The conference was like a family gathering except without any oddly weird uncles. To my utmost embarrassment I got overwhelmed a few times and forgot names of people I respect and admire.
If I went through people I got to touch base with, I would have to list three digits worth of people and play favorites. That just ain't me, so I'm just going to say everyone there was awesome and I hope to see you again at Pycon!
Alright then, some reporting:
Django Software Foundation Panel
Russel Keith-Magee, the new DSF president hosted a panel with Ben Slavin, Sean O'Conner, Jeremy Dunck, and myself. Russ went over plans for DSF finances and the hopeful creation of a DSF ecosphere of applications.
My own contribution was talking a little about Django Packages, and bit more about "Why Django".
Why Django, or maybe one day "Enterprise Djangoproject" is an advocacy site for Django targeted not to developers but to decision makers. It is a work in progress, we are collecting case studies and articles, and building out the site.
Ben Slavin then challenged me about the code and data. Other Django community projects like djangoapps and djangosites are closed source efforts without an API and this causes problems for the community. If a site goes down or is unmaintained then the community loses.
So I promised that for these Django community projects the code is public, APIs were being made to support people fetching data from them at any time, and I'm trying to figure out how to do data dumps without handing out even salted passwords. Furthermore, I would give full access to these sites and servers behind them to those that Russell appointing to the position of being watchdog.
And I'm working on that promise. Django Packages now has an API and a BDFL has server access to Django Packages. Why Django is still a work in progress, so things are still in flux. I'll post updates to my promise of openness.
Furthermore, I challenge anyone who puts together a site useful to the community, be it a new version of Django Apps or Django Sites to follow my own promise. By all means maintain and work your project, but be willing to publish all data and keep your code under an open source license. Also provide access to whom the DSF president appoints so that others can provide maintenance for your site.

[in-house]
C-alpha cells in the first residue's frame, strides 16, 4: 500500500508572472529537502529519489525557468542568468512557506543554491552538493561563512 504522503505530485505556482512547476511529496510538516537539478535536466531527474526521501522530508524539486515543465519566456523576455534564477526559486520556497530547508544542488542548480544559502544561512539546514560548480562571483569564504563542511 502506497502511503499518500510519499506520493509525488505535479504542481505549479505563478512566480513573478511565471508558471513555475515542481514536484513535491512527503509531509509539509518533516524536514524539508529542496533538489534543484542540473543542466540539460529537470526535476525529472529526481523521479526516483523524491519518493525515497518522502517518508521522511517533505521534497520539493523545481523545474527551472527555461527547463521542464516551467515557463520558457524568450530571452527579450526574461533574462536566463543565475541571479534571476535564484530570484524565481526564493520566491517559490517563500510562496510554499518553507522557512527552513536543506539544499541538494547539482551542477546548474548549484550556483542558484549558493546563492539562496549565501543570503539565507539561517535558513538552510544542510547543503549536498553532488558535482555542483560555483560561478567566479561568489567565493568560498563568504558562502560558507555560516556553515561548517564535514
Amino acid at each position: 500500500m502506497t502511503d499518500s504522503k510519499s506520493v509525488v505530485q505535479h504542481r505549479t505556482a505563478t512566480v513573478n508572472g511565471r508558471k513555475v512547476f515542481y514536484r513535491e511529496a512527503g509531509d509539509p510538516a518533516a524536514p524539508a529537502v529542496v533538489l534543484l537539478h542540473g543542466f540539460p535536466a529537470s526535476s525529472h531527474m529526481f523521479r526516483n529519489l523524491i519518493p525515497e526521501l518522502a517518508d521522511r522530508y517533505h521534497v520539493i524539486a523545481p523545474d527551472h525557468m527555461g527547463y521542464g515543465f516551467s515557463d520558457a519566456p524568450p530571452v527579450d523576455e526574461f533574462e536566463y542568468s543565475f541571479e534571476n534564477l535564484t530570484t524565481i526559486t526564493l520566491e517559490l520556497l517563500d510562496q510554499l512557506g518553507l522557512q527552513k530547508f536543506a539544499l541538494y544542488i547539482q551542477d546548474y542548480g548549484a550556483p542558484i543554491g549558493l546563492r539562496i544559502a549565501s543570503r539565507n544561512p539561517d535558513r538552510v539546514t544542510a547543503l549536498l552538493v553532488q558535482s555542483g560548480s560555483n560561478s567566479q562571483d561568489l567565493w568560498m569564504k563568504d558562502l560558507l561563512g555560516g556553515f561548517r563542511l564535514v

Eric Florenzano's Keynote
Eric Florenzano gave the keynote on What Sucks about Django (and how we can fix it). He did a very good job of it. Watch his talk. It has some amazingly telling points.
Anyways, I'm challenging for Eric to eat his own dogfood. The only people I saw Eric talk to were the same people he is always around and conferences. How many times did he go up to a person he didn't recognize and start talking to them? How many new people did he meet at DjangoCon 2010?
Portland Views, Food, and Beer
On Saturday, as a break, I went with Eric Holscher, Ben Firschman, and Andrew Godwin to the park around the Portland zoo. Below you can see where a lady pointed out that we could see mountains 50 and 150 miles away. That left three geeks speechless while
Ben Firschman captured the moment. This picture is Ben's and all rights belong to him.
And then I had my action shot taken by Ben. Again, all rights to him.
I just have to say that Ben is an amazing photographer and I'm honored to be in a few of his pictures of DjangoCon. In addition to that he presented on class based views in Django, which I plan to blog about as well as incorporate into Django Packages in the near future.
Edit: Blogspot is acting really oddly which is why I took out the linking and other things.
Edit II: Eric ate his own dog food. Awesome!
Python Programmers Support the Ada Initiative
3 weeks ago